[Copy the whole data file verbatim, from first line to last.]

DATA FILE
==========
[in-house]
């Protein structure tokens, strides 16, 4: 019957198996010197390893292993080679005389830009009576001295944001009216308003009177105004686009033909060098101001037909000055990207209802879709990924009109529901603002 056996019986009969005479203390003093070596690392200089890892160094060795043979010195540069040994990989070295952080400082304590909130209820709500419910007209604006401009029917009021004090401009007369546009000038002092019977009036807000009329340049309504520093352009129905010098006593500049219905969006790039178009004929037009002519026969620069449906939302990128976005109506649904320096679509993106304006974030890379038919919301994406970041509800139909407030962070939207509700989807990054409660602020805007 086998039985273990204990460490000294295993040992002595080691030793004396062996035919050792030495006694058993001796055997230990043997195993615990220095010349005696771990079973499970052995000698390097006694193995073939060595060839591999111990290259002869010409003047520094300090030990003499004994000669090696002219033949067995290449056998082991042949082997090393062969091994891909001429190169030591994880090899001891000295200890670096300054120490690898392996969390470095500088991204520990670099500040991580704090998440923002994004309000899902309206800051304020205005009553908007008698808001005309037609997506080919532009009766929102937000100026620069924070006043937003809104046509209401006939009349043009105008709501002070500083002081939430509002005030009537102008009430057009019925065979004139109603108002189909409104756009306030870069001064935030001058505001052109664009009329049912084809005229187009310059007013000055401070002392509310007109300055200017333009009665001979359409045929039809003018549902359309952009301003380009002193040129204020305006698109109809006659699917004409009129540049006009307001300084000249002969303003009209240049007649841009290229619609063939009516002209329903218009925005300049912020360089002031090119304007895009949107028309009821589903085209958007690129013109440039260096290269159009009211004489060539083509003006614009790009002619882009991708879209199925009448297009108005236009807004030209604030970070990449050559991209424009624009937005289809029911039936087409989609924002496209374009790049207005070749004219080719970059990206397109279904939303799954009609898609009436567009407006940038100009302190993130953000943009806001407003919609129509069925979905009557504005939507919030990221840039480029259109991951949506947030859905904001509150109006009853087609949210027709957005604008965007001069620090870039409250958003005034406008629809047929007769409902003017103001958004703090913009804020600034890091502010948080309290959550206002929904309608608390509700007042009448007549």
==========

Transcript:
[in-house]
């Protein structure tokens, strides 16, 4: 019957198996010197390893292993080679005389830009009576001295944001009216308003009177105004686009033909060098101001037909000055990207209802879709990924009109529901603002 056996019986009969005479203390003093070596690392200089890892160094060795043979010195540069040994990989070295952080400082304590909130209820709500419910007209604006401009029917009021004090401009007369546009000038002092019977009036807000009329340049309504520093352009129905010098006593500049219905969006790039178009004929037009002519026969620069449906939302990128976005109506649904320096679509993106304006974030890379038919919301994406970041509800139909407030962070939207509700989807990054409660602020805007 086998039985273990204990460490000294295993040992002595080691030793004396062996035919050792030495006694058993001796055997230990043997195993615990220095010349005696771990079973499970052995000698390097006694193995073939060595060839591999111990290259002869010409003047520094300090030990003499004994000669090696002219033949067995290449056998082991042949082997090393062969091994891909001429190169030591994880090899001891000295200890670096300054120490690898392996969390470095500088991204520990670099500040991580704090998440923002994004309000899902309206800051304020205005009553908007008698808001005309037609997506080919532009009766929102937000100026620069924070006043937003809104046509209401006939009349043009105008709501002070500083002081939430509002005030009537102008009430057009019925065979004139109603108002189909409104756009306030870069001064935030001058505001052109664009009329049912084809005229187009310059007013000055401070002392509310007109300055200017333009009665001979359409045929039809003018549902359309952009301003380009002193040129204020305006698109109809006659699917004409009129540049006009307001300084000249002969303003009209240049007649841009290229619609063939009516002209329903218009925005300049912020360089002031090119304007895009949107028309009821589903085209958007690129013109440039260096290269159009009211004489060539083509003006614009790009002619882009991708879209199925009448297009108005236009807004030209604030970070990449050559991209424009624009937005289809029911039936087409989609924002496209374009790049207005070749004219080719970059990206397109279904939303799954009609898609009436567009407006940038100009302190993130953000943009806001407003919609129509069925979905009557504005939507919030990221840039480029259109991951949506947030859905904001509150109006009853087609949210027709957005604008965007001069620090870039409250958003005034406008629809047929007769409902003017103001958004703090913009804020600034890091502010948080309290959550206002929904309608608390509700007042009448007549």